Informatics Pioneer Says Healthcare Needs Better SystemsDr. Lawrence Weed continues his longstanding advocacy for computer-aided healthcare and revamping medical education.
"Where's the outrage? You get one plane crashing and it's on the evening news for days. Well, there's no outrage. No one's investigating it," Weed said during a rare appearance at the Healthcare Information and Management Systems Society (HIMSS) last week in New Orleans.
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Weed, 89, has been advocating -- often to deaf ears -- for the computerization of healthcare because he strongly believes the human mind simply is not capable of remembering every nuance of medicine and disease without assistance from what we now know as clinical decision support systems.
"The public thinks that you know all 70-odd causes of chest pains," he told a rapt audience of mostly fellow doctors during a HIMSS symposium on physician informatics."They think we know all 70 causes. They think we know the five or six things about each cause that you should check on a routine history and that you can keep score in your head and say, 'Mrs. Jones, I think you've got such-and-such,'" Weed said.
"There's not a doctor in this room who would stand up and say, 'I know all of that,'" according to the longtime University of Vermont educator. "What does that mean? We're all playing with half a deck," Weed continued. "No two doctors ever play with the same part of the deck and no one plays with a full deck."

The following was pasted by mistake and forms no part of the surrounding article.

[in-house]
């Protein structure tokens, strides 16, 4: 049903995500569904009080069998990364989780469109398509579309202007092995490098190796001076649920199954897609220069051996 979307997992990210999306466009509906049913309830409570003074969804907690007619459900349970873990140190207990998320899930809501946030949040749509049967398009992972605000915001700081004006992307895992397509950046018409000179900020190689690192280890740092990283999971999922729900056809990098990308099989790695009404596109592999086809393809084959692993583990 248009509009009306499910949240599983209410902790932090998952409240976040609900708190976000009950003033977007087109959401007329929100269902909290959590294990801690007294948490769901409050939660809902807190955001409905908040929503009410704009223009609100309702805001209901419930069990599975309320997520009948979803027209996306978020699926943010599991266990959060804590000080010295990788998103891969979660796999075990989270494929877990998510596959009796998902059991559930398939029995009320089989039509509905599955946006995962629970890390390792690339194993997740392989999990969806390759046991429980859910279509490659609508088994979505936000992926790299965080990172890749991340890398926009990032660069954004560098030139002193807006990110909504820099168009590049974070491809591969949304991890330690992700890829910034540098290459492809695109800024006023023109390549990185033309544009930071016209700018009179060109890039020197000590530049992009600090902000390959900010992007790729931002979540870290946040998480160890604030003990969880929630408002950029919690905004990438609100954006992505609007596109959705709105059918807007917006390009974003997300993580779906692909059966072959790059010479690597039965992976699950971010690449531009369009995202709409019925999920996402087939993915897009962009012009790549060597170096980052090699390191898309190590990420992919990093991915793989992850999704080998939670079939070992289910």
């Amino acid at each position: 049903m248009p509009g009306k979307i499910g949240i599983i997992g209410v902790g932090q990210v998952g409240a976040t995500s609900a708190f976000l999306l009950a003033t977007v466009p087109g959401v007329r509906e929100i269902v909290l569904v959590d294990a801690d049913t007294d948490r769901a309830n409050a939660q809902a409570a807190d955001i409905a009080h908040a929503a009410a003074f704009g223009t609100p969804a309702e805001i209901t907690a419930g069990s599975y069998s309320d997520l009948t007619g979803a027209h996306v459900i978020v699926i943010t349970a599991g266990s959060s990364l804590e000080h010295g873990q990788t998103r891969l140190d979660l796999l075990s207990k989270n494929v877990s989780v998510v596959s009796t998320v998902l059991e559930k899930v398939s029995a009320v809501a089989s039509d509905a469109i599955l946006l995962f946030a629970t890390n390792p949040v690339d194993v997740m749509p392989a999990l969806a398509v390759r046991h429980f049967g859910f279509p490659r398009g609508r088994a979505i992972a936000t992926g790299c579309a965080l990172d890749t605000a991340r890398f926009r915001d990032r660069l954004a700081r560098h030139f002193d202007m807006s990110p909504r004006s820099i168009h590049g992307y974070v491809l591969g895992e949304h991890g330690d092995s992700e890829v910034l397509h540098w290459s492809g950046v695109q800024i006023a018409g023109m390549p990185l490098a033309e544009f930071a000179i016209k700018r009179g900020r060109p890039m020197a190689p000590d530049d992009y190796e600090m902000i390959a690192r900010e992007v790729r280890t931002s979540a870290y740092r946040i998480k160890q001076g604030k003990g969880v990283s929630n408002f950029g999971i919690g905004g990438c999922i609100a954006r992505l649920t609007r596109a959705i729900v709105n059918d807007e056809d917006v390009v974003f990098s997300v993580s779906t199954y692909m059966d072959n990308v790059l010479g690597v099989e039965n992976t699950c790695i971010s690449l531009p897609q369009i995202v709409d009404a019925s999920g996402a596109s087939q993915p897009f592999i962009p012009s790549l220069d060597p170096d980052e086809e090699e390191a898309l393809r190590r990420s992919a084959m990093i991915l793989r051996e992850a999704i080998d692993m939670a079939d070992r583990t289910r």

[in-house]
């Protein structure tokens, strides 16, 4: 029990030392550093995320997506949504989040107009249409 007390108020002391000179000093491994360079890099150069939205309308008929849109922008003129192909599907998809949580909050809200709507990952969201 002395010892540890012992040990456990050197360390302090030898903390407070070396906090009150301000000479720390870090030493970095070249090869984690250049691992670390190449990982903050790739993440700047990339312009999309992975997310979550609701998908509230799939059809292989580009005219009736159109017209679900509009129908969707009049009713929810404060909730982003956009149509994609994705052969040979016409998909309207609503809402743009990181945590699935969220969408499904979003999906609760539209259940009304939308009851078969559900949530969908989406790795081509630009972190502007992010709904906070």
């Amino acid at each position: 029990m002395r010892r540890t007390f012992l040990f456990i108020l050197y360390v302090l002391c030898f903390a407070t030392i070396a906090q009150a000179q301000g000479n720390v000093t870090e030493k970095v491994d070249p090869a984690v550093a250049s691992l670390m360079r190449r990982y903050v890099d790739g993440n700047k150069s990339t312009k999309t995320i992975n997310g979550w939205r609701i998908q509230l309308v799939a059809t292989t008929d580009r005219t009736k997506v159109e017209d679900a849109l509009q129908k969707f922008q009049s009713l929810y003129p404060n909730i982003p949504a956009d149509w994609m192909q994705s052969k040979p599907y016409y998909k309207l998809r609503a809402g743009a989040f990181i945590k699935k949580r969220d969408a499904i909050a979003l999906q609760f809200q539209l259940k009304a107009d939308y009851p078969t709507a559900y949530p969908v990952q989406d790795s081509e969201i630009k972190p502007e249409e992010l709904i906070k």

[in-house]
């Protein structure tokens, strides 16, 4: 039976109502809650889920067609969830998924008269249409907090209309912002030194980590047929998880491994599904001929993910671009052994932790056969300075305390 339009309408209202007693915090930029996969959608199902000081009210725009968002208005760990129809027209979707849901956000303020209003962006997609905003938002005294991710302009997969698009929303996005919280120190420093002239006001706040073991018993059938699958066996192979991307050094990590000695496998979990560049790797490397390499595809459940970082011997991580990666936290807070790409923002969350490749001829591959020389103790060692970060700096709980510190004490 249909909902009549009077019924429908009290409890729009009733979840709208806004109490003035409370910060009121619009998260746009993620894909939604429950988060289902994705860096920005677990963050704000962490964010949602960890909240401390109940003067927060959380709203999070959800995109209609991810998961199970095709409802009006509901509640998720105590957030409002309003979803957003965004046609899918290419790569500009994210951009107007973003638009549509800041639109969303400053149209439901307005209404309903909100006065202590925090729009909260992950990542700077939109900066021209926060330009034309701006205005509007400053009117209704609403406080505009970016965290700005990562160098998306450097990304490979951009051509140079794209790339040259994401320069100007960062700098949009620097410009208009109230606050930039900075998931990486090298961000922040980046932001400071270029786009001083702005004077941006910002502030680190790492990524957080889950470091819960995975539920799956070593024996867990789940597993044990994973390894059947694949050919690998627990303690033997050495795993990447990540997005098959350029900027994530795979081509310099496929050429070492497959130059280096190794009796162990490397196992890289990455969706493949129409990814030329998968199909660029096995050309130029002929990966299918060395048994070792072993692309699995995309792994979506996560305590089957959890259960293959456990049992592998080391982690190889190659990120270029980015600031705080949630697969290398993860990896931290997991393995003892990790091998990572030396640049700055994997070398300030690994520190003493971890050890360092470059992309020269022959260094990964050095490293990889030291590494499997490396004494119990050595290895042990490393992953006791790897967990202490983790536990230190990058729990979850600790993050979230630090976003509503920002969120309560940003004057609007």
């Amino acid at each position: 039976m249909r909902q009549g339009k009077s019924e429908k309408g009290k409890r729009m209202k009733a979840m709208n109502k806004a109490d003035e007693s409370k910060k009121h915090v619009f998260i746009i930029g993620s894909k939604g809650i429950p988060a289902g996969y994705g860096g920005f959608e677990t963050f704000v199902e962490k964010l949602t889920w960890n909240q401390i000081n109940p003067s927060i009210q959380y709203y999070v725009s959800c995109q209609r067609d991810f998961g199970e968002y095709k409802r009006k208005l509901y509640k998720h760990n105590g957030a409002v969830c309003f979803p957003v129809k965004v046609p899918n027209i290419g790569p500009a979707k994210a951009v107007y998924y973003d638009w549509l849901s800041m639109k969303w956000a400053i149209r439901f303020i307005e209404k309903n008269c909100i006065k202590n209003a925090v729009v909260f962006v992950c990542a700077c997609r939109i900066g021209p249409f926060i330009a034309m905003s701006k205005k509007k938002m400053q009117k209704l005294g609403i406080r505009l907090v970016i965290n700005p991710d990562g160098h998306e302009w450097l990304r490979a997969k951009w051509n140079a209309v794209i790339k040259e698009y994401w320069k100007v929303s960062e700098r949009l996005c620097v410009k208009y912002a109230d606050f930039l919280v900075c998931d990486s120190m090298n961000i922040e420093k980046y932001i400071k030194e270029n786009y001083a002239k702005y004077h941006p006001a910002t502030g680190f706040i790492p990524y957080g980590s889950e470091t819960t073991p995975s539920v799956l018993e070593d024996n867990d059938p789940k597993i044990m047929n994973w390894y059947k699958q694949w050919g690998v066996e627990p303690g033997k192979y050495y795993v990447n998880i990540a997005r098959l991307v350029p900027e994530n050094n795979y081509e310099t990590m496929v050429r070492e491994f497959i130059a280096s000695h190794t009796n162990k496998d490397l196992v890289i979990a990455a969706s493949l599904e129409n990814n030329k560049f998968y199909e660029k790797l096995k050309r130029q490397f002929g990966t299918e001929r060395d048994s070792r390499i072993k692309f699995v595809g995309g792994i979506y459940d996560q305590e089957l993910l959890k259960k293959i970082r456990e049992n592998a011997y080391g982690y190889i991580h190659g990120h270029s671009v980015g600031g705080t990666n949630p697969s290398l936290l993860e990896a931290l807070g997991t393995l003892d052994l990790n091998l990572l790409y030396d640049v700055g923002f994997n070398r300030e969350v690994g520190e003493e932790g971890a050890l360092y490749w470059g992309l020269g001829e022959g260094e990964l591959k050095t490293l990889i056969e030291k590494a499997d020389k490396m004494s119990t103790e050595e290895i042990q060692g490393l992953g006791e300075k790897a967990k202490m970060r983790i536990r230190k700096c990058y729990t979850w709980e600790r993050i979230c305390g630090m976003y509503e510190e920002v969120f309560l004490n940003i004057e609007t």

The reason, according to Weed, is a fundamental flaw in the way medical education is set up.
[ Want to know more from HIMSS? See EHR Interoperability A Hot Topic At HIMSS. ]
Weed, who created the problem-oriented medical record and the SOAP (subjective, objective, assessment, plan) note recalls one student asking him why airplane pilots are so willing to undergo such rigorous training, testing and discipline, but medical students are not. "I said, 'Well, it's because the pilot has to get in the plane. You don't have to go up on the operating table,'" Weed said, to considerable laughter.
Weed said he developed the problem-oriented medical record because he needed a system. "The worst, the most corrupting of all lies is to misstate the problem. Patients get run off into the most unbelievable, expensive procedures ... and they're not even on the right problem," according to Weed.
"We all live in our own little cave. We see the world out of our own little cave, and no two of us see it the same way," he added. "What you see is a function of who you are."
Knowledge is in books and literature, and patient information is in the history and physical, but there's a "gulf" between this information and a "transmission line" that leads to physician action, according to Weed. Being thorough and reliable are important, for sure. "But those are like Sunday school platitudes until you have a system. I can't teach until I have a system," Weed said.
Medical students are taught a core of knowledge, not a core of behaviors. "You're developing a discipline of not being very thorough, reliable. If you get 60% or 70% in those national board exams, you'll get that MD and eat. You won't know why you were learning it, you won't use it rigorously, but you will get authority," Weed said.
"We have an education problem. Nobody went through four years of medical school and all that expense to do the wrong thing, and it's not very pleasing to be told about it," he explained.